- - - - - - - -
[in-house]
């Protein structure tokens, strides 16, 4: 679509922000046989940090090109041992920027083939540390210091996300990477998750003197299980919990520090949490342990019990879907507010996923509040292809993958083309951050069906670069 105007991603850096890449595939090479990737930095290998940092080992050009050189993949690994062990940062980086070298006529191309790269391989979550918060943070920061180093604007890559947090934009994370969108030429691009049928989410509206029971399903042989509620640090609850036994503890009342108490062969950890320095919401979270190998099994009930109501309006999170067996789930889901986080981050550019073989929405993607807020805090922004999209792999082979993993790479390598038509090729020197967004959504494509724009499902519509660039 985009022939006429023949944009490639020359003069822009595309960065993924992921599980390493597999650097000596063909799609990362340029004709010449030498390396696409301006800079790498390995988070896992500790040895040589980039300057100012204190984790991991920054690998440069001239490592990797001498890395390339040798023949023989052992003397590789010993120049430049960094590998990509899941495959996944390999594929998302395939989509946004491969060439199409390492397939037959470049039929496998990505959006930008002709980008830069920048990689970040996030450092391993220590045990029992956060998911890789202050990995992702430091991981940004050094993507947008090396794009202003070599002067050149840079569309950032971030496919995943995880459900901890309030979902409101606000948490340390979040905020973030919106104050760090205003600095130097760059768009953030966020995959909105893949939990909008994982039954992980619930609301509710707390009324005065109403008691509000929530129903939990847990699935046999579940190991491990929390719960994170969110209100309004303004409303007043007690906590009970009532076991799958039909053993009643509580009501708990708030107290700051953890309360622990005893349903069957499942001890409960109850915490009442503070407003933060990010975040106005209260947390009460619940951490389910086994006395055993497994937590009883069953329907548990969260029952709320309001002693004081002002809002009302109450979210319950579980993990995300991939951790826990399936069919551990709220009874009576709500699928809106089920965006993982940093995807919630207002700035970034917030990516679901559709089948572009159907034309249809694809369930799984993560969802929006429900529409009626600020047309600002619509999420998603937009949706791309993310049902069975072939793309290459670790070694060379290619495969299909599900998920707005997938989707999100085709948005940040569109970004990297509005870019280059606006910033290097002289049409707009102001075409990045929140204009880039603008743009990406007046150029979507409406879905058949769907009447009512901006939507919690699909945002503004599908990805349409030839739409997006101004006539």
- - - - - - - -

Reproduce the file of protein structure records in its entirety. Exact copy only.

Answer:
[in-house]
């Protein structure tokens, strides 16, 4: 679509922000046989940090090109041992920027083939540390210091996300990477998750003197299980919990520090949490342990019990879907507010996923509040292809993958083309951050069906670069 105007991603850096890449595939090479990737930095290998940092080992050009050189993949690994062990940062980086070298006529191309790269391989979550918060943070920061180093604007890559947090934009994370969108030429691009049928989410509206029971399903042989509620640090609850036994503890009342108490062969950890320095919401979270190998099994009930109501309006999170067996789930889901986080981050550019073989929405993607807020805090922004999209792999082979993993790479390598038509090729020197967004959504494509724009499902519509660039 985009022939006429023949944009490639020359003069822009595309960065993924992921599980390493597999650097000596063909799609990362340029004709010449030498390396696409301006800079790498390995988070896992500790040895040589980039300057100012204190984790991991920054690998440069001239490592990797001498890395390339040798023949023989052992003397590789010993120049430049960094590998990509899941495959996944390999594929998302395939989509946004491969060439199409390492397939037959470049039929496998990505959006930008002709980008830069920048990689970040996030450092391993220590045990029992956060998911890789202050990995992702430091991981940004050094993507947008090396794009202003070599002067050149840079569309950032971030496919995943995880459900901890309030979902409101606000948490340390979040905020973030919106104050760090205003600095130097760059768009953030966020995959909105893949939990909008994982039954992980619930609301509710707390009324005065109403008691509000929530129903939990847990699935046999579940190991491990929390719960994170969110209100309004303004409303007043007690906590009970009532076991799958039909053993009643509580009501708990708030107290700051953890309360622990005893349903069957499942001890409960109850915490009442503070407003933060990010975040106005209260947390009460619940951490389910086994006395055993497994937590009883069953329907548990969260029952709320309001002693004081002002809002009302109450979210319950579980993990995300991939951790826990399936069919551990709220009874009576709500699928809106089920965006993982940093995807919630207002700035970034917030990516679901559709089948572009159907034309249809694809369930799984993560969802929006429900529409009626600020047309600002619509999420998603937009949706791309993310049902069975072939793309290459670790070694060379290619495969299909599900998920707005997938989707999100085709948005940040569109970004990297509005870019280059606006910033290097002289049409707009102001075409990045929140204009880039603008743009990406007046150029979507409406879905058949769907009447009512901006939507919690699909945002503004599908990805349409030839739409997006101004006539």